Wednesday, March 17, 2010

Eye of Round is NOT Brisket or A Story of Jewish Guilt

My mother did the grocery shopping for me today. I am very grateful. 

I have been sick this week, and could not have done it myself. In fact, I've been on a liquid only diet, which has mostly involved gatorade and red jello. Despite all this, our family is still responsible for 150 sample sized portions of brisket for our congregation's Jewish Food Festival, coming up this weekend. All in all, this translates to delcious food cooking in my kitchen that I cannot eat, nor really serve to my family, but at least the house will smell good and I'll have the pleasure of not actually letting anybody know exactly how sick I was.

So, we're talking about 5 lbs of brisket minus 5lbs of potential congregational guilt. I figure we'll come out about even in the end. I asked my mother to pick up the cut from the butcher while she was at the store.

Here's the problem: It turns out that my mother has never cooked nor purchased a brisket in her life. She converted to Judaism when she married my dad, so all Jewish cooking was new for her. My dad's family is composed of yekkes, who don't eat traditional Ashkenazic food, i.e. brisket. In my grandparent's house, the holiday red meat delicacy of choice was leg of lamb served with homemade mint sauce, a decidedly non-kosher combination. Add to this that my parents cooked primarily vegetarian throughout my childhood, with mom never even cooking red meat beyond the occasional meatloaf in the winter or hamburger in the summer, and you can begin to understand how somehow, at the age of 57, my mother doesn't know what a cut of brisket looks like.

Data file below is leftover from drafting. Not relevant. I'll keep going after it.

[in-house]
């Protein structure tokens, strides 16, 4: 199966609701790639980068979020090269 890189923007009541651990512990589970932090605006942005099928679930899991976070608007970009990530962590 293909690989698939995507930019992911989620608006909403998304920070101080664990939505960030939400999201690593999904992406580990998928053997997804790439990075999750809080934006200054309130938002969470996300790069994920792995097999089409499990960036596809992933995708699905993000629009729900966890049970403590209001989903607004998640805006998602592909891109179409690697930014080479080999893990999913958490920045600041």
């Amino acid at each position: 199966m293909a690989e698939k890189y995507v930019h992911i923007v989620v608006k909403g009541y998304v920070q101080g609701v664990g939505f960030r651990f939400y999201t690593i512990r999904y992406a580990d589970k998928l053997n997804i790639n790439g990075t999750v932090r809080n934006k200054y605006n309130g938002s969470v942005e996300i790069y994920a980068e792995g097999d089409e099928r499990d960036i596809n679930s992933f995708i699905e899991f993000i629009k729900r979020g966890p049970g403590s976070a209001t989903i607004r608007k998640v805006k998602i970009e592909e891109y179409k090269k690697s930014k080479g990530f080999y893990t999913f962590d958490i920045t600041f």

Also, though a convert, my mother is, for all intents and purposes, a Jewish mother who knows best.

Mom came back from the store with eye of round. It is a beautiful eye of round roast, though it is not brisket. I needed brisket. My charge for the Food Festival is brisket. My mother commented that the brisket cut the butcher showed her needed much too much trimming, as it was much too fatty. She felt her purchase of a perfectly beautiful eye of round would be much more suitable.

While I appreciate her efforts to spare me trimming work, and keep all of us healthy, here is what a perfectly beautiful cut of uncooked brisket looks like:

Note the gorgeous layer of fat. You see my problem.

Part of the brisket cut is a layer of fat that makes it taste moist, flavorful and very fine indeed. It is also flat. Eye of Round, an excellent, round cut comparable in texture to prime rib, is simply not going to work as a substitute for the Food Festival. 

I am very grateful for my mother doing the shopping. Jewish mother guilt, or in this case, compounded Irish guilt converted into Jewish guilt, knows no bounds nor brisket.